Tuesday, September 9, 2014

A Profoundly Catholic Movie that Many Catholics Would Hate

Calvary.  See it.

It's got some rough language and some violence, but it's the most serious attempt to deal with the Sexual Abuse scandal I've seen.  It's also about a Good Priest.  And it's about the sacrifice of Christ, played out in the life of a Good Priest.  The acting, writing and directing are brilliant.  The characters
are mesmerizing.

It is a fully Catholic movie, deeply spiritual, but set in a very modern, realistic believable anti-christian setting.

It is the most Christian film you're bound to see.

  • And you'd never see it on EWTN (the Catholic network - even if the foul language were bleeped and the violence edited out).

  • That Donohue guy would denounce it.

  • And Super-Catholic Michael Voris may very well miss the point and rail against it, if he ever sees it.

But it's the most profoundly Catholic film that's been made in years.  It is a retelling of the sacrifice of Jesus Christ.  And it is therefore, for many of us, a stumbling block.



A Facebook friend says that this movie is so foul that most "innocent Catholics" should avoid it.  And that's the problem.  There are no "innocent Catholics".  If there were, we would not need this film.  And we would not need Christ.



Some readers are upset that this is not a real review.  Others are glad I'm not offering spoilers.

I will say this much.  This is from a message I sent to a group of fellow actors and artists yesterday ...

If any of you see the movie Cavalry - which is very good and is about an Irish priest in modern rural Ireland doing his best under very difficult circumstances - there's a scene in which an atheist taunts the priest with a description of terror, despair and hell that is all about darkness, about innocent children trapped in darkness. It provokes the priest to fury the way nothing else in the movie does. It's a chilling scene, in which the atheist describes a three year old boy waking up after surgery, having had a reaction to the anasthesia, being blind, deaf and dumb for the rest of his life and the horror and abandonment the boy must have felt, not knowing how he's trapped, where his parents are, when it will end.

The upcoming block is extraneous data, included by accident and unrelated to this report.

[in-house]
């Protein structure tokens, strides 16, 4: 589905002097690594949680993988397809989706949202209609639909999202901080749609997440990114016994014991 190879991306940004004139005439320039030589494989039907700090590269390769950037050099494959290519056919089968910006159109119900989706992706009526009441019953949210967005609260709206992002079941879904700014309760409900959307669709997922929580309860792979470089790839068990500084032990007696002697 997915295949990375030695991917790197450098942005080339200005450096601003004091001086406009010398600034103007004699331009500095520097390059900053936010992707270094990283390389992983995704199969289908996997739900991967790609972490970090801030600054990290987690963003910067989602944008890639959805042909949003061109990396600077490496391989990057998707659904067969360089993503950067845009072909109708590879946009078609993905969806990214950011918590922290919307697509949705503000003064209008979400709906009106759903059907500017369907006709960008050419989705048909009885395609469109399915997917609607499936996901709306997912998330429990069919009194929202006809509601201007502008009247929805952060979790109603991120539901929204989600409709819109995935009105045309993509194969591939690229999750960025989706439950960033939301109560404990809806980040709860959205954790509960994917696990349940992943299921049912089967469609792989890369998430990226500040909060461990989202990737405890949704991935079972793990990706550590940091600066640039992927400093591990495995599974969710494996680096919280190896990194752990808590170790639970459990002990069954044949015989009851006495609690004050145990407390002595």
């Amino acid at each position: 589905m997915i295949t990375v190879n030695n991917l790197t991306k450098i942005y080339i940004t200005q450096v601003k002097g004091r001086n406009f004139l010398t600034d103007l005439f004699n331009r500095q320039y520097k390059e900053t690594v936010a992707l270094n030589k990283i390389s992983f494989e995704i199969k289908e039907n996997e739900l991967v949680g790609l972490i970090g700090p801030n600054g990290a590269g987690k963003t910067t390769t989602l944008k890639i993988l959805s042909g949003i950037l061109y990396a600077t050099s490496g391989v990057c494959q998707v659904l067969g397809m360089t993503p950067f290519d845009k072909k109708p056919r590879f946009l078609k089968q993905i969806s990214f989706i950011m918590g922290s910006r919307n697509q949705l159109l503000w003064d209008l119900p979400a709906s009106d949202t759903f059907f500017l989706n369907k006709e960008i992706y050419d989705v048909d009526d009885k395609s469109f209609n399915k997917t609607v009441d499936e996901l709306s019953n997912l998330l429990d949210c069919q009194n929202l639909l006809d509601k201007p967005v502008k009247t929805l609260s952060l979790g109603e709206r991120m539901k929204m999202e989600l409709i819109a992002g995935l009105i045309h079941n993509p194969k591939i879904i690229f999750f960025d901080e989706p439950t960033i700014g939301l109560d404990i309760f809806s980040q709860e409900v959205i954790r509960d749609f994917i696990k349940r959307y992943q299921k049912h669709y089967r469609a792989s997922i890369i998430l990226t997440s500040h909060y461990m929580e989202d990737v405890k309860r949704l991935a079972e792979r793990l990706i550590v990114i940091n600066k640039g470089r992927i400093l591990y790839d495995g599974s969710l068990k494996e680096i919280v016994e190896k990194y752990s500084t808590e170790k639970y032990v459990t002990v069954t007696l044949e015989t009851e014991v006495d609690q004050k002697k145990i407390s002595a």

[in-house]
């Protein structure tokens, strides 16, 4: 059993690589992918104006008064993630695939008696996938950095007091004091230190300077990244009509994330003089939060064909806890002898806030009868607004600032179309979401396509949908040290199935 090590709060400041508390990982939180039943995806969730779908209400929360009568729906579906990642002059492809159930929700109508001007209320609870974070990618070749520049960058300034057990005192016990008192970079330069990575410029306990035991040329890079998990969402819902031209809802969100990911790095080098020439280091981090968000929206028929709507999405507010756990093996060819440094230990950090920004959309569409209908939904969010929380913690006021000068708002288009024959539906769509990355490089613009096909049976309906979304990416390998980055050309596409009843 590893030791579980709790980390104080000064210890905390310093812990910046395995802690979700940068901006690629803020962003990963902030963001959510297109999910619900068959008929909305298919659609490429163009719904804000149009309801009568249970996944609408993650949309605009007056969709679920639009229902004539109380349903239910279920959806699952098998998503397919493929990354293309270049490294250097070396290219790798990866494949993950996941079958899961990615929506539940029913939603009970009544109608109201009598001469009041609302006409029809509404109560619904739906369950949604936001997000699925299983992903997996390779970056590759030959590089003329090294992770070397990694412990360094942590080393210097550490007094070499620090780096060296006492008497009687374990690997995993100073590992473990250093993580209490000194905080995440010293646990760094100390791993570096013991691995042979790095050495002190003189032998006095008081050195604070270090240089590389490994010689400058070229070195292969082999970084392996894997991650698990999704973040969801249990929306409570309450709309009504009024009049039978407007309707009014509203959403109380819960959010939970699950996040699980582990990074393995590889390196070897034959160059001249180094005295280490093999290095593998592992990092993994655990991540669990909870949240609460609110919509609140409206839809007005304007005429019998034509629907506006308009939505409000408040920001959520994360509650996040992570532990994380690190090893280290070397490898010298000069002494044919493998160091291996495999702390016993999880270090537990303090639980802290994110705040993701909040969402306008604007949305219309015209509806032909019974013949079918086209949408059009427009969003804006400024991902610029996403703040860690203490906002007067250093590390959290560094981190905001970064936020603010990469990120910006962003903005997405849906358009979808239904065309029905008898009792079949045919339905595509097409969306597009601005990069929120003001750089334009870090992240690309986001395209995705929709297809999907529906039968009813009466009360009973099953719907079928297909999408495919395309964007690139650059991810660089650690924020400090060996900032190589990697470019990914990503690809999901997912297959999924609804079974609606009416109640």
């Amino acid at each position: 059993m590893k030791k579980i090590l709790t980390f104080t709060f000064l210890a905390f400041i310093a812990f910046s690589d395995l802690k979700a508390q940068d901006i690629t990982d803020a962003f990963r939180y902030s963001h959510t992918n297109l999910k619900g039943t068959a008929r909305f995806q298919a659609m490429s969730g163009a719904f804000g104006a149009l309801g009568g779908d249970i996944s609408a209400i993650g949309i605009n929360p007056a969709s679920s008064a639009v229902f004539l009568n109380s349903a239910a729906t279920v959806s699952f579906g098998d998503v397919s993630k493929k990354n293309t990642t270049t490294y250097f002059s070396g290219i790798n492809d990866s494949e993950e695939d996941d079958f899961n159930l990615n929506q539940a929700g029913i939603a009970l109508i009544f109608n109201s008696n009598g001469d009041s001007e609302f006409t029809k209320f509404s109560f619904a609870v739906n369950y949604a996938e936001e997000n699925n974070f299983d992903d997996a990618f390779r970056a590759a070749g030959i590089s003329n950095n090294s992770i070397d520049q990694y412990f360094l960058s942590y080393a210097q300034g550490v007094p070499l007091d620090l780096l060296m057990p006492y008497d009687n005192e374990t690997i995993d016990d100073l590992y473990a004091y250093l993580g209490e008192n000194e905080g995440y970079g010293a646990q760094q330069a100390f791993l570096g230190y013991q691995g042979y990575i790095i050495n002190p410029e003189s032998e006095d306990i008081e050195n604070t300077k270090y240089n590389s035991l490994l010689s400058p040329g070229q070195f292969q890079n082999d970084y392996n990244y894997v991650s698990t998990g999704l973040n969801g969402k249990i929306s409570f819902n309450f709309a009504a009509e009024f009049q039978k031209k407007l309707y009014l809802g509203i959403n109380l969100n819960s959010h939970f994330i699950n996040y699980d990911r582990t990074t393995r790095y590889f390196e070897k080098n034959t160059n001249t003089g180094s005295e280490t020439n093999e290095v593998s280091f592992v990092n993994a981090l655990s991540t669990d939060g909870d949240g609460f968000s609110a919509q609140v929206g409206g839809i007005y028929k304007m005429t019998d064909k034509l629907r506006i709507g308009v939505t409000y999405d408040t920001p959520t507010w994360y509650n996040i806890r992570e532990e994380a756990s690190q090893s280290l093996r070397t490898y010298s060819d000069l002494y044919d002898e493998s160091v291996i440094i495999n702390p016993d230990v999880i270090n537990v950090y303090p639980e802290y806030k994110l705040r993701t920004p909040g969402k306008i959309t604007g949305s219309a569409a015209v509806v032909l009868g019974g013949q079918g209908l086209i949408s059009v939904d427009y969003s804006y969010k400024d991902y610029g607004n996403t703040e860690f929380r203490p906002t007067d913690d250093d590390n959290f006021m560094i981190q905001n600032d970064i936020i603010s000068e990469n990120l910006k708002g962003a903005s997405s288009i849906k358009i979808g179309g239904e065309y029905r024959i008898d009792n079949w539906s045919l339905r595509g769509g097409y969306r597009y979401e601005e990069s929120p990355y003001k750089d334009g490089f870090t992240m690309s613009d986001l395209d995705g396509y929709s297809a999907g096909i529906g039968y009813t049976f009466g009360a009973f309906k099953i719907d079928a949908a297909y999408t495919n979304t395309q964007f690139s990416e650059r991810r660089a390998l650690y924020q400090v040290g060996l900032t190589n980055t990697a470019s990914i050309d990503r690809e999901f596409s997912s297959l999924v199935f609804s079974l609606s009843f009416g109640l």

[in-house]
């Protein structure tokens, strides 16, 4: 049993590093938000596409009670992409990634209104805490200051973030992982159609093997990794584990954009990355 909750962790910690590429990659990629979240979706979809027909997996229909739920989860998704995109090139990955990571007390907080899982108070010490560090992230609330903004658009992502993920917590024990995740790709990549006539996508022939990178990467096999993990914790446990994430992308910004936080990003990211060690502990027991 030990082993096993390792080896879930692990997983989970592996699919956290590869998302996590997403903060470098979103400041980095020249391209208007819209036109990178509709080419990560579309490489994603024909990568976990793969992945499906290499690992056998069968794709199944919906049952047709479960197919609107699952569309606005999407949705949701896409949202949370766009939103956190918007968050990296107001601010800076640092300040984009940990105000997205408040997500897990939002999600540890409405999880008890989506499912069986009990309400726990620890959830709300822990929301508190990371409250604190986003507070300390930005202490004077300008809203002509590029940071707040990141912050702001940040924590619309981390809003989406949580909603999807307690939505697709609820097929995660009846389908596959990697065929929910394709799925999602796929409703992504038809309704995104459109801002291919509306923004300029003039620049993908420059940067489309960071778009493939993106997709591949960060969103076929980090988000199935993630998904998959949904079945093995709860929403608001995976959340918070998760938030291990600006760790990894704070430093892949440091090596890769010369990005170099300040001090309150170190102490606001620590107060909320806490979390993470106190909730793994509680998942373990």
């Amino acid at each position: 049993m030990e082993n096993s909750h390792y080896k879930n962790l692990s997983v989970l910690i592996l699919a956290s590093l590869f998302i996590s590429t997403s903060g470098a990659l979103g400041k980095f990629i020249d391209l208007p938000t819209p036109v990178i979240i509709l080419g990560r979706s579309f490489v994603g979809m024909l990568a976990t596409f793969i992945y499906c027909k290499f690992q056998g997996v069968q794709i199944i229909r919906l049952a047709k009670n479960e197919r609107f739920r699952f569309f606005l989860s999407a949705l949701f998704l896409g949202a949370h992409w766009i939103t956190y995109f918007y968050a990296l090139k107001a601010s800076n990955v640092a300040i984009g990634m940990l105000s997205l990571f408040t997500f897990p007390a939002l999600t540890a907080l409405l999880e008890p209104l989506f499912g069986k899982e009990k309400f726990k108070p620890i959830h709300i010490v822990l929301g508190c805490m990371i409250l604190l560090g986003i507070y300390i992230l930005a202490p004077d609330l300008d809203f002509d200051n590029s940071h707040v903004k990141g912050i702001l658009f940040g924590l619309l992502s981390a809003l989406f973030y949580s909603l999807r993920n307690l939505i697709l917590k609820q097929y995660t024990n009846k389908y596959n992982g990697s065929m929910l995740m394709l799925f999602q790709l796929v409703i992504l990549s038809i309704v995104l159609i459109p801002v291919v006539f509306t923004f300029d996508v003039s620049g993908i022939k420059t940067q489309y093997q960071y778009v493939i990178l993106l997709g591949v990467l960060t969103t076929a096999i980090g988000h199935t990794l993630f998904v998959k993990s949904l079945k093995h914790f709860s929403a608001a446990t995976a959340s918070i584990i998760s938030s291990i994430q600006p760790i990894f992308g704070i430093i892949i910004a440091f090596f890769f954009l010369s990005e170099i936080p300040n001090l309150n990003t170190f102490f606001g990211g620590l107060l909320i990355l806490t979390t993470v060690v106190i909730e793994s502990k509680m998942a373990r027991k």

And St. John talks about how the light has come into the world, and the darkness has not overcome it - and yet some people prefer darkness to light, for their deeds are evil. 

In this movie (as in life), the light is fidelity and love, though in the movie (as in life) it shines through unexpectedly and shockingly in the most glum of moments.

It is rather overwhelming that we are the light of the world, as Our Lord tells us. We dark souls are light for others. Yes, our art is part of that. But much more so is who we are as people. That's the light that others, who may be trapped in a darkness we cannot imagine, seek.

1 comment:

boinky said...

FYI: Had First Sexual Intercourse Before Age 13 Years
Nationwide, 6.2% of students had had sexual intercourse for the first time before age 13 years (Table 63). Overall, the prevalence of having had sexual intercourse before age 13 years was higher among male (9.0%) than female (3.4%) students; higher among white male (5.2%), black male (21.1%), and Hispanic male (11.1%) than white female (2.6%), black female (7.0%), and Hispanic female (2.9%) students, respectively; and higher among 9th-grade male (13.3%), 10th-grade male (8.6%), 11th-grade male (6.8%), and 12th-grade male (6.2%) than 9th-grade female (4.1%), 10th-grade female (3.9%), 11th-grade female (3.0%), and 12th-grade female (2.2%) students, respectively. Overall, the prevalence of having had sexual intercourse before age 13 years was higher among black (13.9%) and Hispanic (7.1%) than white (3.9%) students; higher among black (13.9%) than Hispanic (7.1%) students; higher among black female (7.0%) than white female (2.6%) and Hispanic female (2.9%) students; higher among black male (21.2%) and Hispanic male (11.1%) than white male (5.2%) students; and higher among black male (21.2%) than Hispanic male (11.1%) students. Overall, the prevalence of having had sexual intercourse before age 13 years was higher among 9th-grade (8.8%) than 10th-grade (6.3%), 11th-grade (4.9%), and 12th-grade (4.2%) students;

from the CDC:http://www.cdc.gov/mmwr/preview/mmwrhtml/ss6104a1.htm?s_cid=ss6104a1_x